Consider using tools that are designed for securely collecting sensitive data. For example, REDCap is a secure web application for building and managing online surveys and databases. It can be used to collect virtually any type of data.

Learn about preparing sensitive data for sharing.

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Research with Indigenous communities

Research with Indigenous communities requires considerations that go beyond conventional research lifecycle tasks.

ethics and consent

Data Management Plans:

Data Management Plans (DMPs) should be co-developed with Indigenous communities in accordance with Research Data Management principles or DMP formats that they accept.

ethics and consent

Ethics and consent:

Research involving human participants should always follow Concordia's research ethics policies and procedures. However, researchers also have the responsibility to learn and understand any additional Indigenous community ethics requirements.

active phase of research

Active phase of research

Researchers should meaningfully engage with Indigenous communities throughout the active phase of the project in a way that is mutually respectful. Indigenous communities should guide and ultimately determine how the data are collected.

journal article

Research outputs:

Indigenous communities should guide and ultimately determine how the data are used and preserved. Data management practices should result in communities having access to and ownership of the data arising out of the research process.


If undertaking research with Indigenous communities, please consult the following resources for guidance:

  • OCAP® (Ownership, Control, Access, Possession): These are a set of principles that help promote First Nations information governance and data sovereignty. Those seeking to work with First Nations should take the time to understand the principles of OCAP®.
  • Indigenous Community Research Partnerships training resource: An online open education training resource designed to assist researchers who are new to research in partnerships with Indigenous communities.
  • Setting New Directions: This Tri-Council strategic plan aims to support Indigenous research and research training in Canada in order to build new research models.
  • Research Guidelines from the Institut nordique du Québec First Peoples Working Group: These guidelines are aimed at researchers and students associated with the INQ who are likely to work north of the 49th parallel, in Northern Québec. This document can also serve as a good practices guide for any researcher interested in the North, in Canada and elsewhere.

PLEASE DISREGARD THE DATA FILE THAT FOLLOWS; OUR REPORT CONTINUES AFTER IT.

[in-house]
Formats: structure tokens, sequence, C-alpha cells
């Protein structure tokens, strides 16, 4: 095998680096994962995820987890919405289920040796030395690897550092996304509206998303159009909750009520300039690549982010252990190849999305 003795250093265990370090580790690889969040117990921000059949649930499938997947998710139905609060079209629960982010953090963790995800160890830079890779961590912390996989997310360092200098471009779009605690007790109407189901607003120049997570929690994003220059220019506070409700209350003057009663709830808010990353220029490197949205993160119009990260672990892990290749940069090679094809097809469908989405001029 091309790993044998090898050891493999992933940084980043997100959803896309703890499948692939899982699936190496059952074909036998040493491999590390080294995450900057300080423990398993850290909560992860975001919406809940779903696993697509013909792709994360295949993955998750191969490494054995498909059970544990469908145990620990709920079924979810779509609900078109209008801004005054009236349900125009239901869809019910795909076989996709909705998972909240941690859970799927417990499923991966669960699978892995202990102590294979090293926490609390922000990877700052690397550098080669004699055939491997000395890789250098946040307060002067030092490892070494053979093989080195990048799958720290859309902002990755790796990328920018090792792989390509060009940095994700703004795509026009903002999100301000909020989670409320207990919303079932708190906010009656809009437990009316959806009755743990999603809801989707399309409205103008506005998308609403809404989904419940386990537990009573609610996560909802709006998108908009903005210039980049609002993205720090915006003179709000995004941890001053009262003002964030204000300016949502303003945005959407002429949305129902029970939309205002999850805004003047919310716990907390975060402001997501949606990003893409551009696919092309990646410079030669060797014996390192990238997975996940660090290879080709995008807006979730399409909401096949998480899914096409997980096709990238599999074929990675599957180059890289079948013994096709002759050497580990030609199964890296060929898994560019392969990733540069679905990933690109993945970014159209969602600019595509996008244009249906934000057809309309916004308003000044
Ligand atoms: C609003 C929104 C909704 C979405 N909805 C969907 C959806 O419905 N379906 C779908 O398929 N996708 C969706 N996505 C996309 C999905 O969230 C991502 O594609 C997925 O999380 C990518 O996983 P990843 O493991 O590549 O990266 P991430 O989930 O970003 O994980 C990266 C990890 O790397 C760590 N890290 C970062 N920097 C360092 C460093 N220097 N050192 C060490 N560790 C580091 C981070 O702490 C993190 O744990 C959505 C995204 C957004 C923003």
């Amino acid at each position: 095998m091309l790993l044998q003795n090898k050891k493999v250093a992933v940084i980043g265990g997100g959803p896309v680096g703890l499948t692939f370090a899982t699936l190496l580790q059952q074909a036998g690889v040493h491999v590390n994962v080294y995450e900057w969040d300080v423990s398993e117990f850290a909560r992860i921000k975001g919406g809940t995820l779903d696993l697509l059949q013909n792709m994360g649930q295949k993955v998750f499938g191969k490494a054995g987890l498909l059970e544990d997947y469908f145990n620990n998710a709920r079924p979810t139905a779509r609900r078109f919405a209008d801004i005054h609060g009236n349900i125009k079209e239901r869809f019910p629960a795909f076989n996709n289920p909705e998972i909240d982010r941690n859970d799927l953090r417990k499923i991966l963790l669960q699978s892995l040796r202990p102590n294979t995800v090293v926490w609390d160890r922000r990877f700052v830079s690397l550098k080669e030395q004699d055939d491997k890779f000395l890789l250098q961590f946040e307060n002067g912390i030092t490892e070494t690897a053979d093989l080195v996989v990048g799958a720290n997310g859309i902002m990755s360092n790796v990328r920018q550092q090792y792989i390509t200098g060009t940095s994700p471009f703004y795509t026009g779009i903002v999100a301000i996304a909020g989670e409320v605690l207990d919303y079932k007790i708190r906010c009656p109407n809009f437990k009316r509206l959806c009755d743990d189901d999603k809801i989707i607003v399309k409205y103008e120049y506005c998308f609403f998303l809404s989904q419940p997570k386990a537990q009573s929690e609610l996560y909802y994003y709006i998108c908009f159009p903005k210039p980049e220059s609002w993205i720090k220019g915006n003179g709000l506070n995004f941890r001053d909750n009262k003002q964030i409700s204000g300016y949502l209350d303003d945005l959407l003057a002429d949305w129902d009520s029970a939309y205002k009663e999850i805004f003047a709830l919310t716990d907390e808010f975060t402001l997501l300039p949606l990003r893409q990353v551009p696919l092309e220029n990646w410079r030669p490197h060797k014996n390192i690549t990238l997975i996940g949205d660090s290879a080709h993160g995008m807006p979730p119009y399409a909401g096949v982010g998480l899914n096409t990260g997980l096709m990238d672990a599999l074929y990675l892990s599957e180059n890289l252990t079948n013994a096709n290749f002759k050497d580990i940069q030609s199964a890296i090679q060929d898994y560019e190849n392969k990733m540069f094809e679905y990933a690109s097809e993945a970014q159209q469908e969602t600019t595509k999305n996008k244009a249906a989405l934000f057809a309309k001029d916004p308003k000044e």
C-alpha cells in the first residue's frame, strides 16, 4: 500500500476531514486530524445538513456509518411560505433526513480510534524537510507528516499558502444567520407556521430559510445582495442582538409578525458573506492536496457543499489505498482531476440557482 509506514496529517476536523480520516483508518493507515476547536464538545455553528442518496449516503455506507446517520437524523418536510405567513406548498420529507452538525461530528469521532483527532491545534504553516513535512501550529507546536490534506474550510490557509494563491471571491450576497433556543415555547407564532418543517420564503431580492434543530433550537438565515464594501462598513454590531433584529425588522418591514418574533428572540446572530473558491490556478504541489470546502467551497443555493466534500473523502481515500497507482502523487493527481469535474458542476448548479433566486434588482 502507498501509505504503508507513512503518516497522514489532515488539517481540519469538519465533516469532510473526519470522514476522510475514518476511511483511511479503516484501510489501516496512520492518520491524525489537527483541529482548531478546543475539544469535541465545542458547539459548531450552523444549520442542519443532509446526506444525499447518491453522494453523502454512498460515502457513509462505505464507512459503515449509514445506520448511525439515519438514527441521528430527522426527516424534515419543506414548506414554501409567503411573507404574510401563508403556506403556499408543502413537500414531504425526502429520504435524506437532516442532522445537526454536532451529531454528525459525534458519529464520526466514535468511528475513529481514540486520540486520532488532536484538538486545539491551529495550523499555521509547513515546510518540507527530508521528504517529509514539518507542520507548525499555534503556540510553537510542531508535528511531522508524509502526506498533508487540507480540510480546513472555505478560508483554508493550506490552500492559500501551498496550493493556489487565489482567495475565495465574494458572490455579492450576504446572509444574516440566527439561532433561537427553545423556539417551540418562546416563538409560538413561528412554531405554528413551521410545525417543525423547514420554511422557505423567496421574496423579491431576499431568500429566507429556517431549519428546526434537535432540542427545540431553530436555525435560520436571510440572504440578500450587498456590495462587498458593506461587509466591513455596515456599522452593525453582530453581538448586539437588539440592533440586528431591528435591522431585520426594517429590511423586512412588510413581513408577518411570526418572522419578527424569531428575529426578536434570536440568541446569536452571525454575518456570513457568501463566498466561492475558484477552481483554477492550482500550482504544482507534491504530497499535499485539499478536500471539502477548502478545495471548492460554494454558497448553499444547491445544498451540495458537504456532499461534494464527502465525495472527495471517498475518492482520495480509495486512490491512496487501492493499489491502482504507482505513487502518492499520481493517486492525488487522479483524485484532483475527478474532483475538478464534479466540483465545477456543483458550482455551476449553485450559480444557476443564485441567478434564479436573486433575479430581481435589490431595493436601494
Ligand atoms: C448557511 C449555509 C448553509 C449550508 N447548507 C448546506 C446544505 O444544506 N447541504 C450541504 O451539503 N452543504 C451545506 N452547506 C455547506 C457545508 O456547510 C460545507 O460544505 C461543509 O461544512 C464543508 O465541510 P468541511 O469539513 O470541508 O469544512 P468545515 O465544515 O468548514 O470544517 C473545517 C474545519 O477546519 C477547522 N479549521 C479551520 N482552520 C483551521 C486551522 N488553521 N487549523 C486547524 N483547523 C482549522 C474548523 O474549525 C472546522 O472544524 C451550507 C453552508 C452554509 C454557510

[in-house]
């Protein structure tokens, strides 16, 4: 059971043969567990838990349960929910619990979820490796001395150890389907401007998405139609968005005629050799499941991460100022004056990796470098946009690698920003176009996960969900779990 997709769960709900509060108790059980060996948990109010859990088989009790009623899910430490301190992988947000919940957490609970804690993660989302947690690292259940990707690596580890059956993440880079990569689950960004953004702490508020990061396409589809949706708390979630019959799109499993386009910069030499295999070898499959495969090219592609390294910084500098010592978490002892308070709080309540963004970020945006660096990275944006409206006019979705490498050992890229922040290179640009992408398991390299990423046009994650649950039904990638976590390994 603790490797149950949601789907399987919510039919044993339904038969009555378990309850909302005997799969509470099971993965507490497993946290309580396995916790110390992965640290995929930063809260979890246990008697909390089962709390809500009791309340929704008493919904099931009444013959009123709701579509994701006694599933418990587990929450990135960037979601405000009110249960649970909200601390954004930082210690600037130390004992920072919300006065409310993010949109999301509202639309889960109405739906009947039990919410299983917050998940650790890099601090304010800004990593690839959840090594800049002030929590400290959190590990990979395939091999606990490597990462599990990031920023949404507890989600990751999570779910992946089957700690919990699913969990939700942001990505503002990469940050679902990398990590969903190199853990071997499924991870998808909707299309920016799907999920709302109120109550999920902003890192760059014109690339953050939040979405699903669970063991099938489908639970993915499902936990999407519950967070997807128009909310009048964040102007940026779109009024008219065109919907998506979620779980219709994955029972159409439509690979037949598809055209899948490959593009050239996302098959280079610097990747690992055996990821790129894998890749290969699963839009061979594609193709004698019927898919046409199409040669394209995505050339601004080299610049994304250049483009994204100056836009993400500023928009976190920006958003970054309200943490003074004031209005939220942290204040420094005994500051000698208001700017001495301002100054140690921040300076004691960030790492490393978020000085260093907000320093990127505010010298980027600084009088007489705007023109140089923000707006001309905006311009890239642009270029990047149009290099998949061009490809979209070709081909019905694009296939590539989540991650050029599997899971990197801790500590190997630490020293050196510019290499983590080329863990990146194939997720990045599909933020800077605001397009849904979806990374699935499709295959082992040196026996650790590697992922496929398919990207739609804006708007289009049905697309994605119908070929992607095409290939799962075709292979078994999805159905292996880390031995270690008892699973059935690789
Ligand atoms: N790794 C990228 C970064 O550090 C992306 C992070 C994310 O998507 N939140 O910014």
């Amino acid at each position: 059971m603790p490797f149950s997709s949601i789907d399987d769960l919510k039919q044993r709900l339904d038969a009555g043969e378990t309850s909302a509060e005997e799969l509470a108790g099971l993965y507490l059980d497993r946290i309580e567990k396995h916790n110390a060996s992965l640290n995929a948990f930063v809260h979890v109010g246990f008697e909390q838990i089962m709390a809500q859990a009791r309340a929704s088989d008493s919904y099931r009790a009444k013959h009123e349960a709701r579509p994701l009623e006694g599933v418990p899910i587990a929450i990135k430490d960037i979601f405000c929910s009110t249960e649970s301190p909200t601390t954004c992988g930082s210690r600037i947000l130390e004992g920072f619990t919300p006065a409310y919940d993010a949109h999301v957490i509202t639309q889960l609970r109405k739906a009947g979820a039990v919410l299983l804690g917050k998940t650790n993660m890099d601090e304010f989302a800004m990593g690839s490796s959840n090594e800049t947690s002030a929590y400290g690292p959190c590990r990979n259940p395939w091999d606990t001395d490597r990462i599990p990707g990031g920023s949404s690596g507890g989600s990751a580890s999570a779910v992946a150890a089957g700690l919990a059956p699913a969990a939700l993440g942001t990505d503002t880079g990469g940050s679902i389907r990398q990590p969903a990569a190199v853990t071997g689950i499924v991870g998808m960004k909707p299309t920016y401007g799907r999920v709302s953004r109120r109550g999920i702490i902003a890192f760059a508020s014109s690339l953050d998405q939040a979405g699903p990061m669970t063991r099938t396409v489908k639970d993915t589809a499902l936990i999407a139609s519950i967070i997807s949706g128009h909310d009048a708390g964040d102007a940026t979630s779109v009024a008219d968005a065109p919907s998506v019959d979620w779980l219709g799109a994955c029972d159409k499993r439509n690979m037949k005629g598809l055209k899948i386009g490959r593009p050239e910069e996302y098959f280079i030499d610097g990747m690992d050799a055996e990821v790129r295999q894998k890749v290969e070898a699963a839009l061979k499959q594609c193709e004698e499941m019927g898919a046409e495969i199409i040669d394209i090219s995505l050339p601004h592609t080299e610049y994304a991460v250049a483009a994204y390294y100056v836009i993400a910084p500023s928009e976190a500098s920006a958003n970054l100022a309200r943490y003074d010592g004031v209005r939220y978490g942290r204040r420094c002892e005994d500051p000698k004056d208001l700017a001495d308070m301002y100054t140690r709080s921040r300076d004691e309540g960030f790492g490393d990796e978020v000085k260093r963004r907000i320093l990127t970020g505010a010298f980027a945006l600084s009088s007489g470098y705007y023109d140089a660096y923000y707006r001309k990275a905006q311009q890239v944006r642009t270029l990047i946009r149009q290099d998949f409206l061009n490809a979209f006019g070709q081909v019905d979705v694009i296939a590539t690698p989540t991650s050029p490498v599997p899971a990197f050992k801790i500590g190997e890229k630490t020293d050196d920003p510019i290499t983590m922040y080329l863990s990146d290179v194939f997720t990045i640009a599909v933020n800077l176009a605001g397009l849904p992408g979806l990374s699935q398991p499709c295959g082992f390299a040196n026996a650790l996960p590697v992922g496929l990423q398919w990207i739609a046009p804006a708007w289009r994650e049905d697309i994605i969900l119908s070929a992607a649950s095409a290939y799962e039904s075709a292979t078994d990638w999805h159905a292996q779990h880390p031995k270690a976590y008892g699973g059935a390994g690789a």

• First Nations in Québec and Labrador's Research Protocol: A collective tool for community chiefs and managers who are invited to take part in research projects. Can be used as a guide by not only First Nations, communities and regional organizations, but also indirectly by the scientific community, in order to establish rules for research activities performed with First Nations or on their territory.
  • Negotiating Research Relationships With Inuit Communities: This guide provides practical advice to researchers who plan to work with, or in the vicinity of, Canadian Inuit communities in the regions of Nunatsiavut (Labrador), Nunavik (northern Québec), Nunavut, and the Inuvialuit Settlement Region of the Northwest Territories (NWT).
  • National Inuit Strategy on Research: Discusses how to replace colonial approaches to research with research relationships premised on Inuit self-determination, partnership, and transparency.
  • Concordia Indigenous Elder and Community Protocols: Assists Concordia University faculty, staff, and students through the process of respectfully and ethically inviting, interacting, and/or collaborating with Indigenous peoples and communities.
  • CARE Principles for Indigenous Data Governance: These principles are meant to raise awareness and assert the rights of Indigenous Peoples to govern themselves and the data about them.